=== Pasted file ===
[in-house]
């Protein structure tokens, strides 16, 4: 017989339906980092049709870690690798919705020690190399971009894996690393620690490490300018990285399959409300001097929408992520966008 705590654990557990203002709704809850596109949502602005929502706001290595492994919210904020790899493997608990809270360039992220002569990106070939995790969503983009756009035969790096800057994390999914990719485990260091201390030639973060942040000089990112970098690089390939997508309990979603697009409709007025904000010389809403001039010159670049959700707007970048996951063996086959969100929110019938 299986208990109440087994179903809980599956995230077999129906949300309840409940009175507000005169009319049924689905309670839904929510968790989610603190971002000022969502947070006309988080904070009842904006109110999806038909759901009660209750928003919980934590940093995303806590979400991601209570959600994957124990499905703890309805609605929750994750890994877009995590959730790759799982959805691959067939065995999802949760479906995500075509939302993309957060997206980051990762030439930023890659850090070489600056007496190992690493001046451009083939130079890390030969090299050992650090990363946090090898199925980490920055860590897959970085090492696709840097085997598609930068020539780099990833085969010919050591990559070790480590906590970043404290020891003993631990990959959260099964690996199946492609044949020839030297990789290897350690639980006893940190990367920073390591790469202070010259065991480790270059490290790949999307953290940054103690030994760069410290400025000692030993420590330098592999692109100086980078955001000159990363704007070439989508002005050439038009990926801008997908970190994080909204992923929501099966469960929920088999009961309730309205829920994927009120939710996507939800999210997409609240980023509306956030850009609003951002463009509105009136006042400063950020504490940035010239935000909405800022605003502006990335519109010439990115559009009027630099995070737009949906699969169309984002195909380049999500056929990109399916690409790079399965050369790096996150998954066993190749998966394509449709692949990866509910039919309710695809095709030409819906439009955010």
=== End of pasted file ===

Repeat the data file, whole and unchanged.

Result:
[in-house]
């Protein structure tokens, strides 16, 4: 017989339906980092049709870690690798919705020690190399971009894996690393620690490490300018990285399959409300001097929408992520966008 705590654990557990203002709704809850596109949502602005929502706001290595492994919210904020790899493997608990809270360039992220002569990106070939995790969503983009756009035969790096800057994390999914990719485990260091201390030639973060942040000089990112970098690089390939997508309990979603697009409709007025904000010389809403001039010159670049959700707007970048996951063996086959969100929110019938 299986208990109440087994179903809980599956995230077999129906949300309840409940009175507000005169009319049924689905309670839904929510968790989610603190971002000022969502947070006309988080904070009842904006109110999806038909759901009660209750928003919980934590940093995303806590979400991601209570959600994957124990499905703890309805609605929750994750890994877009995590959730790759799982959805691959067939065995999802949760479906995500075509939302993309957060997206980051990762030439930023890659850090070489600056007496190992690493001046451009083939130079890390030969090299050992650090990363946090090898199925980490920055860590897959970085090492696709840097085997598609930068020539780099990833085969010919050591990559070790480590906590970043404290020891003993631990990959959260099964690996199946492609044949020839030297990789290897350690639980006893940190990367920073390591790469202070010259065991480790270059490290790949999307953290940054103690030994760069410290400025000692030993420590330098592999692109100086980078955001000159990363704007070439989508002005050439038009990926801008997908970190994080909204992923929501099966469960929920088999009961309730309205829920994927009120939710996507939800999210997409609240980023509306956030850009609003951002463009509105009136006042400063950020504490940035010239935000909405800022605003502006990335519109010439990115559009009027630099995070737009949906699969169309984002195909380049999500056929990109399916690409790079399965050369790096996150998954066993190749998966394509449709692949990866509910039919309710695809095709030409819906439009955010």